The drive by Russia's civil aircraft manufacturing industry to re-establish itself on the world stage was much in evidence at Farnborough.
From the flashy full-size mock-up of Irkut's all-new MS-21 single-aisle airliner, to the daily flying displays by Sukhoi's smart-looking Superjet 100 regional jet, the signals were loud and clear: Russia means business.
But once you break through all that air-show puff, the question remains: have the country's former design bureaux and manufacturing plants reorganised themselves sufficiently to really take on the West's incumbent suppliers and win?
There is no doubting the Russian industry's technical capabilities - remember it was Tupolev, not Toulouse, that was the first to fly a supersonic airliner. But the market landscape is in a rapid state of change.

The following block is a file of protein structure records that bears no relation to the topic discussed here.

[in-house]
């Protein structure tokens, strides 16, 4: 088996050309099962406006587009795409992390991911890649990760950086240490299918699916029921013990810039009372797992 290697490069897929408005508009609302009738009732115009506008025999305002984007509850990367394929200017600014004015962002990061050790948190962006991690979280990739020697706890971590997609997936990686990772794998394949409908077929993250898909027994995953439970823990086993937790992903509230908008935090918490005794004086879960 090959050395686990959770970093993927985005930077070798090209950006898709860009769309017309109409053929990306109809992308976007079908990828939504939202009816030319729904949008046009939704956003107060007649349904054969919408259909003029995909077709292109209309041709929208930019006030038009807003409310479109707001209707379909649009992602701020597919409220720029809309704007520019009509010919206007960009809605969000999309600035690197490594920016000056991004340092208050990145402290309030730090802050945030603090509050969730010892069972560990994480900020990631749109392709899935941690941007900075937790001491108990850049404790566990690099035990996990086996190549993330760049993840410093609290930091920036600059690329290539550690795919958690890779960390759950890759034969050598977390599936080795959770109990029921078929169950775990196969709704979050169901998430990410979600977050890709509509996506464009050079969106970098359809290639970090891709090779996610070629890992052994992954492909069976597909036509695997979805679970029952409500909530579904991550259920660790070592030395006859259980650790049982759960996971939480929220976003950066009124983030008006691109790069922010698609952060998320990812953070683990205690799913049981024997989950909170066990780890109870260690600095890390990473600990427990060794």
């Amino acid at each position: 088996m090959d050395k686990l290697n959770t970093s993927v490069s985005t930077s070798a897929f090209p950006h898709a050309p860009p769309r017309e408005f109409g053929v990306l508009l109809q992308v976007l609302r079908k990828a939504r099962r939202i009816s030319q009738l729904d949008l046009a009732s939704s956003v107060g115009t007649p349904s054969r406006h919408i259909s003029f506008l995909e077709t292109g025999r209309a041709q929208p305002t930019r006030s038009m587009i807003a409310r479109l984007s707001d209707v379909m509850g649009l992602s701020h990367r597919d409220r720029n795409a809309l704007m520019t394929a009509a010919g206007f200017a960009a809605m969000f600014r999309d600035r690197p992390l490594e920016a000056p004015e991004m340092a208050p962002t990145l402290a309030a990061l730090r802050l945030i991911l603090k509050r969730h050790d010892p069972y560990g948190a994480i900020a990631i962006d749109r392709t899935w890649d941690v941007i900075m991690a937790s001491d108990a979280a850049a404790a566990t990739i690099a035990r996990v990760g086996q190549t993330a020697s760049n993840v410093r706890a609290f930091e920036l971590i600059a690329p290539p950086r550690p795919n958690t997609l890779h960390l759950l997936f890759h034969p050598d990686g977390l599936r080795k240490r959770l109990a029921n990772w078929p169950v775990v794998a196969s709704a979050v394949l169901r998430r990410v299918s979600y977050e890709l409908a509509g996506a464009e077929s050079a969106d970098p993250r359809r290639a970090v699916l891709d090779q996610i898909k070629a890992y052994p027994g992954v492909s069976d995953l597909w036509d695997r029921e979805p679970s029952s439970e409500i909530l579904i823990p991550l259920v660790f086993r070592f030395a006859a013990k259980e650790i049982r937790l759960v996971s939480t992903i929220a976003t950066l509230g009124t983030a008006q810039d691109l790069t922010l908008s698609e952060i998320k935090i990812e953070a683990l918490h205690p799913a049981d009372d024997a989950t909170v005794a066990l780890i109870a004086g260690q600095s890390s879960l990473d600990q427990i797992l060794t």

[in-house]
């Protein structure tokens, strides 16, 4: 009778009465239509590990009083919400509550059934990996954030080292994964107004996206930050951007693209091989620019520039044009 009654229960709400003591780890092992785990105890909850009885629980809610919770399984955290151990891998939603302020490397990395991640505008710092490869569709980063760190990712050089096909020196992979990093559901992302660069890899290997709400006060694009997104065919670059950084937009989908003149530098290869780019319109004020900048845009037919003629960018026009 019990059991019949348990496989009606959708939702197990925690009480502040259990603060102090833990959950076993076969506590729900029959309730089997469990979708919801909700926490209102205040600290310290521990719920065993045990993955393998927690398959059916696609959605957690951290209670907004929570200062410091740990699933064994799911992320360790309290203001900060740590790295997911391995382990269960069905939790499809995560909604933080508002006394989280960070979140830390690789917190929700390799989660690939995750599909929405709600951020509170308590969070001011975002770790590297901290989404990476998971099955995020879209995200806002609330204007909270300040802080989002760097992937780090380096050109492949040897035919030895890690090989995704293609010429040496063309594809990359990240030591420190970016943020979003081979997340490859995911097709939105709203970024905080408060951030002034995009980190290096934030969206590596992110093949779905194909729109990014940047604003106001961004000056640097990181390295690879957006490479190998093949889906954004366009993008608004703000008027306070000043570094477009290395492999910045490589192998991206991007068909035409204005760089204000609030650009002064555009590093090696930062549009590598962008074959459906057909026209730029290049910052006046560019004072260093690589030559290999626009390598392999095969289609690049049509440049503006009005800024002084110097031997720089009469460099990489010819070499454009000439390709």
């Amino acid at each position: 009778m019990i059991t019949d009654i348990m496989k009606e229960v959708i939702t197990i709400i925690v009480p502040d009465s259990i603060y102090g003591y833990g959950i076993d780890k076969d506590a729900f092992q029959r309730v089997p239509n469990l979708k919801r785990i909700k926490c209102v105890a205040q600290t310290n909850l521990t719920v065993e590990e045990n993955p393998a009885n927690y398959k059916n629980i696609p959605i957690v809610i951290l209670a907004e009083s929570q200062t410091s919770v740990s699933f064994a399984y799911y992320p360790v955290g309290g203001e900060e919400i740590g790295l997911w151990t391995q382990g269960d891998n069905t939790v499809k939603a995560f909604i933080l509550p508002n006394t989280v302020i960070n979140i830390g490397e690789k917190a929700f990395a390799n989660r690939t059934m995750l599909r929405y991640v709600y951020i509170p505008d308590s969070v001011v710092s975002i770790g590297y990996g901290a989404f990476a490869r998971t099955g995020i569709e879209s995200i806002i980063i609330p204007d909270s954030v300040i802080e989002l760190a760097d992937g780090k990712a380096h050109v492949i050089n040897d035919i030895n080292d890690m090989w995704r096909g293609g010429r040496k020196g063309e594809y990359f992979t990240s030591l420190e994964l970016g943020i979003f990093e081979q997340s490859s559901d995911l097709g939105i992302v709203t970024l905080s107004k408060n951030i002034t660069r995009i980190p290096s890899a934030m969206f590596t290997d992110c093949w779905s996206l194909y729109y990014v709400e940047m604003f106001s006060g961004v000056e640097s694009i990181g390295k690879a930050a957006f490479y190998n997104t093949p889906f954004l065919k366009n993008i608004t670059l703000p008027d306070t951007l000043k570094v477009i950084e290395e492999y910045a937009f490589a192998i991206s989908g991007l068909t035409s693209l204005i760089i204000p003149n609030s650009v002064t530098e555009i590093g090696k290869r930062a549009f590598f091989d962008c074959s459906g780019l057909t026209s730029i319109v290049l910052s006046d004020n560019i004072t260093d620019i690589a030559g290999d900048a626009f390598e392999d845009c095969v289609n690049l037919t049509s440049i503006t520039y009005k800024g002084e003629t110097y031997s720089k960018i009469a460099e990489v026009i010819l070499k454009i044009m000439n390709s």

Conscious of emerging threats - with China topping the list - the West's two mainline airliner suppliers are planning an aggressive response. Similarly, Bombardier's CSeries threatens to make all current small jets obsolete - the SSJ included - when it arrives in 2013. And Embraer doesn't plan to take this lying down.
But Russia knows it is aiming at a moving target - hence its bold and risky plan for the MS-21's design and structure. So there is certainly evidence of a newfound realism, which means that Russia - with a little help from Western partners - might just pull it off.